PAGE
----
March 11, 1829 – Kentucky Salt Driller strikes “Great American Well”
Boring for salt brine with a simple spring-pole device on a farm near Burkesville, Kentucky, Martin Beatty finds an oilfield at just 171 feet deep.
For his March 1829 oil gusher – decades before petroleum is searched for in northwestern Pennsylvania – Beatty drills his Cumberland County well with a spring pole made from a strong sapling.
“The salt borers were greatly disappointed,” adds an 1847 account of the discovery.
“The well was neglected for several years, until it was discovered that the oil possessed valuable medicinal qualities. It has been bottled up in large quantities and is extensively sold in nearly all the states.”
The “Great American Well” reportedly produced 50,000 barrels of oil that “ended up in Pittsburgh, Pennsylvania, where Samuel Kier either sold it as medicine or refined it into lamp oil.”
Records “documenting the first commercially operated oil well in the United States” are preserved at the University of Kentucky. Edwin L. Drake is credited with launching the American petroleum industry in August 1859 at Titusville, Pennsylvania.
Learn more in “Kentucky’s Great American Well.”
March 12, 1912 – Oklahoma’s King of the Wildcatters
Thomas “Dry Hole” Slick brings in the Wheeler No. 1 well about 12 miles east of Cushing, Oklahoma – the discovery well for the prolific Drumright-Cushing oilfield.
The well produces for the next 35 years. At its peak, the oilfield will produce 330,000 barrels of oil a day. Knowing that oilmen and speculators will descend on Cushing when the word gets out, Slick posts guards at his well.
After his success in Cushing, Slick begins an incredible 18-year streak of drilling successful wells. By 1930 in the Oklahoma City field alone, he drills 45 wells with the capacity to produce 200,000 barrels of oil daily.
Today, more than 470,400 oil and natural gas wells have been drilled since Oklahoma’s first well near Bartlesville on April 15, 1879. Slick is among those honored at the Conoco Oil Pioneers of Oklahoma Plaza at the Sam Noble Oklahoma Museum of Natural History.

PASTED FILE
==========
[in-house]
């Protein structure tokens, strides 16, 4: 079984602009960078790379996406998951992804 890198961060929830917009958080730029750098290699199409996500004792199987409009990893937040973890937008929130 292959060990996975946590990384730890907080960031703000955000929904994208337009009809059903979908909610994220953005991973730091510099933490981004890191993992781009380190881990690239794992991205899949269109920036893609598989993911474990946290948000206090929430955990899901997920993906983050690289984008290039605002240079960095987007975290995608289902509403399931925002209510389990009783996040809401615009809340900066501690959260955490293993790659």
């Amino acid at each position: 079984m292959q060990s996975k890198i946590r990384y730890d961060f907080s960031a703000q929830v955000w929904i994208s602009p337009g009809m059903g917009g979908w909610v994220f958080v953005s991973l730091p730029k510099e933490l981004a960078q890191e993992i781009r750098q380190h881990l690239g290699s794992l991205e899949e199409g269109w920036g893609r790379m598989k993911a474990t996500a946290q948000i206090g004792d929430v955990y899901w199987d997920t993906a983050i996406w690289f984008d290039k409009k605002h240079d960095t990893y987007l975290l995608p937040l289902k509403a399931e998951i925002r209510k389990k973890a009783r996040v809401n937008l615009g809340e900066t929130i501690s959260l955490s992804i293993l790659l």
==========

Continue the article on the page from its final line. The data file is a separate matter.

Read more about Tom Slick in Oklahoma’s King of the Wildcatters.
March 12, 1943 – WW II Secret Mission sends U.S. Roughnecks to England
A top-secret team of 42 American drillers, derrickmen, roustabouts, and motormen board the troopship HMS Queen Elizabeth. Their mission is to drill oil wells in England and help relieve the crisis caused by German submarines sinking Allied tankers.
Four rotary drilling rigs are shipped separately – with one of the ships going down from a submarine attack. With the future of Great Britain depending on petroleum supplies, the oilmen use innovative methods to drill an average of one well per week. Read the little-known story of the Roughnecks of Sherwood Forest.
March 12, 1968 – Prudhoe Bay Discovery Well
Two hundred and fifty miles north of the Arctic Circle, Alaska’s Prudhoe Bay oilfield is discovered by Atlantic Richfield and Exxon.
Production of about 1.5 million barrels per day from the 25-billion-barrel oilfield will not begin until June 20, 1977, when the 789-mile-long Trans-Alaska Pipeline is completed.
For more than three decades Alaskan North Slope oilfields produces about 20 percent of the domestic oil used in the United States. At more than 213,000 acres, the Prudhoe Bay field remains the largest oilfield in North America, surpassing the 140,000 acre East Texas oilfield discovered in 1930.
March 13, 1974 – OPEC ends Oil Embargo
A five-month oil embargo against the United States is lifted by Arab members of the Organization of Petroleum Exporting Countries (OPEC), a cartel formed in 1960.
The embargo – imposed in response to America supplying the Israeli military during the October 1973 Yom Kippur War – is lifted after Secretary of State Henry Kissinger negotiates an Israeli troop withdrawal from parts of the Sinai.